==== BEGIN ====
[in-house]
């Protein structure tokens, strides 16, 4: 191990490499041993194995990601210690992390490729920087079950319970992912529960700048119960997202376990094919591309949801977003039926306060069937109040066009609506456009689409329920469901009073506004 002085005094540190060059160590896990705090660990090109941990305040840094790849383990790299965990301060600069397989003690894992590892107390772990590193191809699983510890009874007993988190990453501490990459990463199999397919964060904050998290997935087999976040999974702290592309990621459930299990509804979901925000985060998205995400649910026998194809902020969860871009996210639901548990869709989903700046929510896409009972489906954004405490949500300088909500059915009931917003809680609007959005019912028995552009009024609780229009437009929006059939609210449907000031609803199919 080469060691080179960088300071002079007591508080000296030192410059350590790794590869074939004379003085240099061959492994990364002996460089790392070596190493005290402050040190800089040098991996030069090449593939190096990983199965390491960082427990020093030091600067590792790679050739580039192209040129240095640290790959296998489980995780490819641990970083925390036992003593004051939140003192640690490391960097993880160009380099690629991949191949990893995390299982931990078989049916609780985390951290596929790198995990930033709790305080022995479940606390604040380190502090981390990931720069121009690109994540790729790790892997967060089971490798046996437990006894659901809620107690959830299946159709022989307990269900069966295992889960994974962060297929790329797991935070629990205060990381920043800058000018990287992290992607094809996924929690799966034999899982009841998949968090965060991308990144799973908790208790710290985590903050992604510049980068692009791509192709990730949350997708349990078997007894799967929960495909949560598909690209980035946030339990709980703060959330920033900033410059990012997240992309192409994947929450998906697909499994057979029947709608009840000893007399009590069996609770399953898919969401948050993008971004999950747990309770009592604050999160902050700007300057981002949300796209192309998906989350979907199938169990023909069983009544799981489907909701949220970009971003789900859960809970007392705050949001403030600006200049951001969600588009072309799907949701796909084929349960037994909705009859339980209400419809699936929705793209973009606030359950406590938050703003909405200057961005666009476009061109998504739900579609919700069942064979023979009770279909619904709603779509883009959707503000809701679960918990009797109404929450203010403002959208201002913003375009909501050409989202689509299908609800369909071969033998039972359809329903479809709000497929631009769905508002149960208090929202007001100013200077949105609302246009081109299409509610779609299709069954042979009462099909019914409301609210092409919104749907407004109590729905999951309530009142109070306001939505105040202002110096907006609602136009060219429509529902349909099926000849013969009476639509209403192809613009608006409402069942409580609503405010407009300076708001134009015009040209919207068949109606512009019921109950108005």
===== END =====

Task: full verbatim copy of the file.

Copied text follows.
[in-house]
């Protein structure tokens, strides 16, 4: 191990490499041993194995990601210690992390490729920087079950319970992912529960700048119960997202376990094919591309949801977003039926306060069937109040066009609506456009689409329920469901009073506004 002085005094540190060059160590896990705090660990090109941990305040840094790849383990790299965990301060600069397989003690894992590892107390772990590193191809699983510890009874007993988190990453501490990459990463199999397919964060904050998290997935087999976040999974702290592309990621459930299990509804979901925000985060998205995400649910026998194809902020969860871009996210639901548990869709989903700046929510896409009972489906954004405490949500300088909500059915009931917003809680609007959005019912028995552009009024609780229009437009929006059939609210449907000031609803199919 080469060691080179960088300071002079007591508080000296030192410059350590790794590869074939004379003085240099061959492994990364002996460089790392070596190493005290402050040190800089040098991996030069090449593939190096990983199965390491960082427990020093030091600067590792790679050739580039192209040129240095640290790959296998489980995780490819641990970083925390036992003593004051939140003192640690490391960097993880160009380099690629991949191949990893995390299982931990078989049916609780985390951290596929790198995990930033709790305080022995479940606390604040380190502090981390990931720069121009690109994540790729790790892997967060089971490798046996437990006894659901809620107690959830299946159709022989307990269900069966295992889960994974962060297929790329797991935070629990205060990381920043800058000018990287992290992607094809996924929690799966034999899982009841998949968090965060991308990144799973908790208790710290985590903050992604510049980068692009791509192709990730949350997708349990078997007894799967929960495909949560598909690209980035946030339990709980703060959330920033900033410059990012997240992309192409994947929450998906697909499994057979029947709608009840000893007399009590069996609770399953898919969401948050993008971004999950747990309770009592604050999160902050700007300057981002949300796209192309998906989350979907199938169990023909069983009544799981489907909701949220970009971003789900859960809970007392705050949001403030600006200049951001969600588009072309799907949701796909084929349960037994909705009859339980209400419809699936929705793209973009606030359950406590938050703003909405200057961005666009476009061109998504739900579609919700069942064979023979009770279909619904709603779509883009959707503000809701679960918990009797109404929450203010403002959208201002913003375009909501050409989202689509299908609800369909071969033998039972359809329903479809709000497929631009769905508002149960208090929202007001100013200077949105609302246009081109299409509610779609299709069954042979009462099909019914409301609210092409919104749907407004109590729905999951309530009142109070306001939505105040202002110096907006609602136009060219429509529902349909099926000849013969009476639509209403192809613009608006409402069942409580609503405010407009300076708001134009015009040209919207068949109606512009019921109950108005």